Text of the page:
Sermon given at the Sung Eucharist on the Eighth Sunday after Trinity 2015
Start Date: 26th Jul 2015
Start Time: 11:15

-

The Reverend David Stanton, Canon Treasurer and Almoner

St John's Gospel describes beautifully the mystery of the identity of Jesus. It contains some of the most powerful stories we know about Jesus, such as the story of Jesus raising Lazarus from the dead, some of the best known sayings of Jesus such as 'I am the way, the truth and the life', and some of the most profound and mystical teaching that we find in the Christian Scriptures, such as the opening words of the gospel about 'the word' that became flesh. It's also filled with long discourses describing Jesus's divinity.

St John's Gospel has been described as being rather like a pool in which a child may wade and an elephant may swim, in other words simple enough for a child to enjoy and profound enough to satisfy the most demanding philosophical mind. At the heart of this Gospel is the mind-blowing concept that the universe is centered on love. Many, many people have come to faith in Jesus through reading or hearing John's gospel.

In Matthew, Mark and Luke we're told that Jesus takes the loaves and fish and blesses, brakes and gives them to his disciples to give to others. But here in St John's Gospel, it's Jesus himself who distributes the food, and the people eat as much as they wanted. Jesus gave the people the food himself. There's something particularly Eucharistic about this. Jesus himself feeding the people, as he regularly feeds us in our close, intimate encounter with him in bread and wine. Here we receive not only physical food, but spiritual food as well. This food that Jesus gives us, his own Body and Blood, is what we shall soon receive at this Eucharist. This is the food of life that we need to fill ourselves with. Just as the Word we listen to must take root in our hearts and minds, so that we may grow closer to Jesus and pass on that word to those around, the Eucharist should feed and strengthen us with the life of Christ.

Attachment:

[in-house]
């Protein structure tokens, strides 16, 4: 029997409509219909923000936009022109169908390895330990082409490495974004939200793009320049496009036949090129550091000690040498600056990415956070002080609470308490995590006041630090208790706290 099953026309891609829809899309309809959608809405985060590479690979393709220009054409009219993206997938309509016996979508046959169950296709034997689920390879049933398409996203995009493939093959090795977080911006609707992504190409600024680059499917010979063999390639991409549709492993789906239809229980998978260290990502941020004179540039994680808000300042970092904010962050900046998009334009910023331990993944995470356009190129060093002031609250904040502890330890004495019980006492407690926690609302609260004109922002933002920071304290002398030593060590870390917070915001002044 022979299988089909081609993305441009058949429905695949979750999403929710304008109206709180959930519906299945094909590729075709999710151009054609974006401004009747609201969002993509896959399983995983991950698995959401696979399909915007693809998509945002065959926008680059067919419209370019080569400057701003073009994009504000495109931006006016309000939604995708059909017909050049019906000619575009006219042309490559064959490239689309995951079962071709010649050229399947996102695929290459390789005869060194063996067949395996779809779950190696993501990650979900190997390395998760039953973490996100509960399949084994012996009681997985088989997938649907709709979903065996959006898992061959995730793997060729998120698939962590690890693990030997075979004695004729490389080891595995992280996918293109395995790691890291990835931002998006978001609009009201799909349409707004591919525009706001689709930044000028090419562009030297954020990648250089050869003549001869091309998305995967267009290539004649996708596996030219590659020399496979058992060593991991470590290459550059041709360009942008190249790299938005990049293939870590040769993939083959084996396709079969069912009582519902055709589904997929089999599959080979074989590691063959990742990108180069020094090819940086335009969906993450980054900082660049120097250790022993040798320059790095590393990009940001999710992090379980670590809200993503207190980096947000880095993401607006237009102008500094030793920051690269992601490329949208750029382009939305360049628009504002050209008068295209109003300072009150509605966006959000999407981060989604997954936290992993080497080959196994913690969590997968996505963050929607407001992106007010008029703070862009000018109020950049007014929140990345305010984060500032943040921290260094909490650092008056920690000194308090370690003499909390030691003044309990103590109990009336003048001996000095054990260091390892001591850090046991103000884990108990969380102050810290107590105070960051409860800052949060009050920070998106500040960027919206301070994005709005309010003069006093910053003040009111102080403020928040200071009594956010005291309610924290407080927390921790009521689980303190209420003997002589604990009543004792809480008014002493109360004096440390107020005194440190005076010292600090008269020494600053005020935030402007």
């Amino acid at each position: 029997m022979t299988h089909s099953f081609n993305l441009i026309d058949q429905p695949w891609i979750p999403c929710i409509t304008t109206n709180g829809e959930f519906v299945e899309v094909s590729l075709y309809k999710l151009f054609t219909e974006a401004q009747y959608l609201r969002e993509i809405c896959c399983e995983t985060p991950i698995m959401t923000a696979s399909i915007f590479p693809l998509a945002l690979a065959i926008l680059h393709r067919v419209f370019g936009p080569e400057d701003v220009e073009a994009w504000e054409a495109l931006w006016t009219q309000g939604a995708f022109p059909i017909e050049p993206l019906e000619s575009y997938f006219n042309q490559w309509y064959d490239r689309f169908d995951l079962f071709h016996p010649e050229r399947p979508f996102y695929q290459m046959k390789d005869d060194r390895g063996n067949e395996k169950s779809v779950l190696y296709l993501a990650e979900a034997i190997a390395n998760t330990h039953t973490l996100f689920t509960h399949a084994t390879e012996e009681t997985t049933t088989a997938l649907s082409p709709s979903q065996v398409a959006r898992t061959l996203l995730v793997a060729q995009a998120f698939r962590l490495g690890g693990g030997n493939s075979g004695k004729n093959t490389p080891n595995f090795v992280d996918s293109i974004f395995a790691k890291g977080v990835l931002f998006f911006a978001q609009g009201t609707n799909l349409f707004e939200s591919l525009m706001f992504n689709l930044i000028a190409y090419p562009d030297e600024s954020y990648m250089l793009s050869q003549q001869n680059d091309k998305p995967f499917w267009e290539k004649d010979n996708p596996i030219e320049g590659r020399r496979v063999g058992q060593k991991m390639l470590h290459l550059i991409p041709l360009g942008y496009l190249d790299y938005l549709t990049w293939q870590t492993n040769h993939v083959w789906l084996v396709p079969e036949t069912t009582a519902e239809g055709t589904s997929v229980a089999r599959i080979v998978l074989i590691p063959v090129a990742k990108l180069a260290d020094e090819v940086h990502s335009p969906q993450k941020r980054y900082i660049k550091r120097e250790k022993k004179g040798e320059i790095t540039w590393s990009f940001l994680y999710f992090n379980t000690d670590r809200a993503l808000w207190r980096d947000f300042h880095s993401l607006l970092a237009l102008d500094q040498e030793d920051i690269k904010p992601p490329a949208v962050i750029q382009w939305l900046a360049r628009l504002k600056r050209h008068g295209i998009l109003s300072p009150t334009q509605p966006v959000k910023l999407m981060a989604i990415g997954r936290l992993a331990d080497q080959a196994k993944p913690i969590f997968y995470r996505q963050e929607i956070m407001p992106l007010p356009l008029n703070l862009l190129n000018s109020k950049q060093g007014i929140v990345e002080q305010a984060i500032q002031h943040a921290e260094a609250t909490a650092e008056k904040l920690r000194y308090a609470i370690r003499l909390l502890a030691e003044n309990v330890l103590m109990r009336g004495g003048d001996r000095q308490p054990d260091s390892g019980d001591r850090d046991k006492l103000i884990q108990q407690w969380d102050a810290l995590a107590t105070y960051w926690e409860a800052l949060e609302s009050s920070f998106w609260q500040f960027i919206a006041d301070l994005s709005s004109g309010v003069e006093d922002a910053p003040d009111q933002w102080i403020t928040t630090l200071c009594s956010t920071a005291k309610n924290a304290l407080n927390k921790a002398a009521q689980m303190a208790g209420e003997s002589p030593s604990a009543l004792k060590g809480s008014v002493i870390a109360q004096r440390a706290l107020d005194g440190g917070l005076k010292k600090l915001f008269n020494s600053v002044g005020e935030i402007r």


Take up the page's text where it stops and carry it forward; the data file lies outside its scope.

We welcome Jesus into our lives, and he becomes part of us in a unique way. This great meditation in chapter Six, really is the pivotal moment in John's Gospel. Indeed the extra hidden gem in this story of the feeding of the 5,000 is all about feeding on the word of God and taking Jesus into yourself as if you were eating him. Here we clearly see Jesus wishing to pass on to his followers the gift of himself. When all this first happened the disciples and other followers didn't really understand who Jesus was, except that they followed him because of the signs they had seen him perform. After this experience they're challenged to understand him at a far deeper level.

Today's story of the feeding of the Five Thousand tells the profound truth that Jesus wanted to feed those who were hungry and wished to be nourished by him.  Perhaps we should begin there, and let our hunger for Jesus teach us what we really seek in him. Are we hungry for him? Do we want to be fed by him? As a short aside it's interesting to note that St John Chrysostom interprets the five loaves as the five senses that will be filled by the experience of Christ.

Bishop Tom Wright, a former Canon Theologian here at the Abbey, develops this very point in his commentary on the Gospel. Andrew brought a mere boy with a small basket of food to Jesus to enable Him to feed the five thousand. This is just what God calls us to do. We bring what we have to Jesus in prayer. We tell Him what we need. We then let Jesus bring the two together and make it enough for all. Underlying all this is the tremendous love that Jesus showed his disciples and followers. Even after all their moans and groans, and their missing the point at almost every possible teaching, he still loved them enough to answer their problem and feed them.  It's always very humbling when we witness Jesus' unlimited love which still flows out to us today. So it is that after this eventful day Jesus withdraws to the mountain to be still, to be with his Father in prayer.

The disciples get back in their boats and cross to the other side of the lake. That's when Jesus comes to them, with another sign walking on the water, and calming the storm as they cry out in fear. The next day some persistent followers find Jesus and the disciples on the other side of the lake. They want him for the miracles he can do. They want more magic. But Jesus pushes them to go deeper to look for the true bread, not the bread that perishes. And then when they ask for that true bread, he says 'I Am.' I am the bread of life.

© 2017 The Dean and Chapter of Westminster

Website design - Design by Structure